I’ve spent the last two years in grad school, which means I’ve spent the last two years reading mostly for school and not so much for pleasure. As I’ve inched my way towards graduation I have found myself looking forward to the day that I won’t have to do any more homework, and when I won’t have to spend my Saturdays writing papers and reading textbooks, and when I’ll have time to cook dinner again and bake bread. I’ve also found myself feeling giddy at the prospect of being able to read for pleasure again. I thought I’d begin with these ten books that were published while I was in grad school.
Homegoing by Yaa Gyasi: This book begins with the story of two half-sisters, separated by forces beyond their control: one sold into slavery, the other married to a British slaver. Written with tremendous sweep and power, Homegoing traces the generations of family who follow, as their destinies lead them through two continents and three hundred years of history, each life indelibly drawn, as the legacy of slavery is fully revealed in light of the present day. Homegoing makes history visceral, and captures, with singular and stunning immediacy, how the memory of captivity came to be inscribed in the soul of a nation.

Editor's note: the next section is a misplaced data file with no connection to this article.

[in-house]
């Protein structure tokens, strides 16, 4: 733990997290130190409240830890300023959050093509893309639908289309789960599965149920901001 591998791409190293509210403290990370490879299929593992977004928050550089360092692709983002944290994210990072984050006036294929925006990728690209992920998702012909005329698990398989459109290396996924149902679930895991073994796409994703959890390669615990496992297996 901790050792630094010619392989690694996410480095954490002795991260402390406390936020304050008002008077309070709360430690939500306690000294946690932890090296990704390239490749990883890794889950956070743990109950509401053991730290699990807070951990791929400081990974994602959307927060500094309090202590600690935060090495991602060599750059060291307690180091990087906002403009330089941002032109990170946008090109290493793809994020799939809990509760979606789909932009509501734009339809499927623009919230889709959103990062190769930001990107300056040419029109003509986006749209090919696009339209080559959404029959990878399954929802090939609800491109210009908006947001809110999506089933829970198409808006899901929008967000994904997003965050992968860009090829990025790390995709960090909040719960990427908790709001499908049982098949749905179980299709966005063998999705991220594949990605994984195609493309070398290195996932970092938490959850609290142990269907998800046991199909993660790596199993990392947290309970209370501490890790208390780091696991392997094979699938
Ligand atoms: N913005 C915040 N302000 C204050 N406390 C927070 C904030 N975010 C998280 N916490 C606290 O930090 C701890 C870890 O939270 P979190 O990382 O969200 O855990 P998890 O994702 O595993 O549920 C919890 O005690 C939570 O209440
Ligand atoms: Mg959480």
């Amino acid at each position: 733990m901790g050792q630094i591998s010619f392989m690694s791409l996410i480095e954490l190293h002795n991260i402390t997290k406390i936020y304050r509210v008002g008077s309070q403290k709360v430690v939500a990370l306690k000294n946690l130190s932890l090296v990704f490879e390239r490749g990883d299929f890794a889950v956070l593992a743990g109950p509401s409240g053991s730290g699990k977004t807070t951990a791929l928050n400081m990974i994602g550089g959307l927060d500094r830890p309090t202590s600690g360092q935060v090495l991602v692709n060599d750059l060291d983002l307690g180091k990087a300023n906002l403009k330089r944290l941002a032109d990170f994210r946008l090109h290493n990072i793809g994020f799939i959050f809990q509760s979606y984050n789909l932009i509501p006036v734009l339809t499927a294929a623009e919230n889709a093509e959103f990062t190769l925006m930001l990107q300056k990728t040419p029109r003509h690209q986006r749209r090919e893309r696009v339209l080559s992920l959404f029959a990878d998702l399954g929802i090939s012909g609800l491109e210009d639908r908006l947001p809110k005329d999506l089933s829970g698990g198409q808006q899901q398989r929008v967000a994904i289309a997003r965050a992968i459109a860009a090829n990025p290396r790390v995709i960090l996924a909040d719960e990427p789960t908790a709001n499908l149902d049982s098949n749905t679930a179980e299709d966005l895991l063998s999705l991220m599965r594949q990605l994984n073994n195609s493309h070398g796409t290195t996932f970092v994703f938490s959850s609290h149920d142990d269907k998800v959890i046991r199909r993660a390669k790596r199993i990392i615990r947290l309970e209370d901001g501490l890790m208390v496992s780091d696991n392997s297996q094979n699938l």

Swing Time by Zadie Smith: Two dancers with different approaches to their craft share a complicated childhood friendship that ends abruptly in their early twenties, in a story that transitions from northwest London to West Africa.
Evicted: Poverty and Profit in the American City by Matthew Desmond: Even in the most desolate areas of American cities, evictions used to be rare; today, most poor renting families are spending more than half of their income on housing, and eviction has become ordinary. Desmond takes us into the poorest neighborhoods of Milwaukee to tell the story of eight families on the edge: all are spending almost everything they have on rent, and all have fallen behind. Desmond transforms our understanding of extreme poverty and economic exploitation while providing fresh ideas for solving a devastating, uniquely American problem.